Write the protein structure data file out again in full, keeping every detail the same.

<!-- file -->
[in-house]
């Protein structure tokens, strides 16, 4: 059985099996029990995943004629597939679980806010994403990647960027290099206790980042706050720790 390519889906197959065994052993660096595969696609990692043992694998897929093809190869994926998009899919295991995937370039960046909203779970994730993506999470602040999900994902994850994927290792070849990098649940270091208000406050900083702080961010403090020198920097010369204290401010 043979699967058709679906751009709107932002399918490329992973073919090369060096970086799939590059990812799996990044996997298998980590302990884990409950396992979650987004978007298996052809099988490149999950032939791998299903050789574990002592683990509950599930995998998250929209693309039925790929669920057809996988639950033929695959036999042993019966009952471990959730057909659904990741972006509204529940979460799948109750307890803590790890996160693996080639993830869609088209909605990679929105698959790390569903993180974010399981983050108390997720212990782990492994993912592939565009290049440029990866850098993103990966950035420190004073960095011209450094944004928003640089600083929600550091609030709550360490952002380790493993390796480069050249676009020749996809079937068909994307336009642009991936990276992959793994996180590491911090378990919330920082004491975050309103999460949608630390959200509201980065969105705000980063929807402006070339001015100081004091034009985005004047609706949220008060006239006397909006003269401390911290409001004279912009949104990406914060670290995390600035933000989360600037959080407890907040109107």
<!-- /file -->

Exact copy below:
[in-house]
């Protein structure tokens, strides 16, 4: 059985099996029990995943004629597939679980806010994403990647960027290099206790980042706050720790 390519889906197959065994052993660096595969696609990692043992694998897929093809190869994926998009899919295991995937370039960046909203779970994730993506999470602040999900994902994850994927290792070849990098649940270091208000406050900083702080961010403090020198920097010369204290401010 043979699967058709679906751009709107932002399918490329992973073919090369060096970086799939590059990812799996990044996997298998980590302990884990409950396992979650987004978007298996052809099988490149999950032939791998299903050789574990002592683990509950599930995998998250929209693309039925790929669920057809996988639950033929695959036999042993019966009952471990959730057909659904990741972006509204529940979460799948109750307890803590790890996160693996080639993830869609088209909605990679929105698959790390569903993180974010399981983050108390997720212990782990492994993912592939565009290049440029990866850098993103990966950035420190004073960095011209450094944004928003640089600083929600550091609030709550360490952002380790493993390796480069050249676009020749996809079937068909994307336009642009991936990276992959793994996180590491911090378990919330920082004491975050309103999460949608630390959200509201980065969105705000980063929807402006070339001015100081004091034009985005004047609706949220008060006239006397909006003269401390911290409001004279912009949104990406914060670290995390600035933000989360600037959080407890907040109107």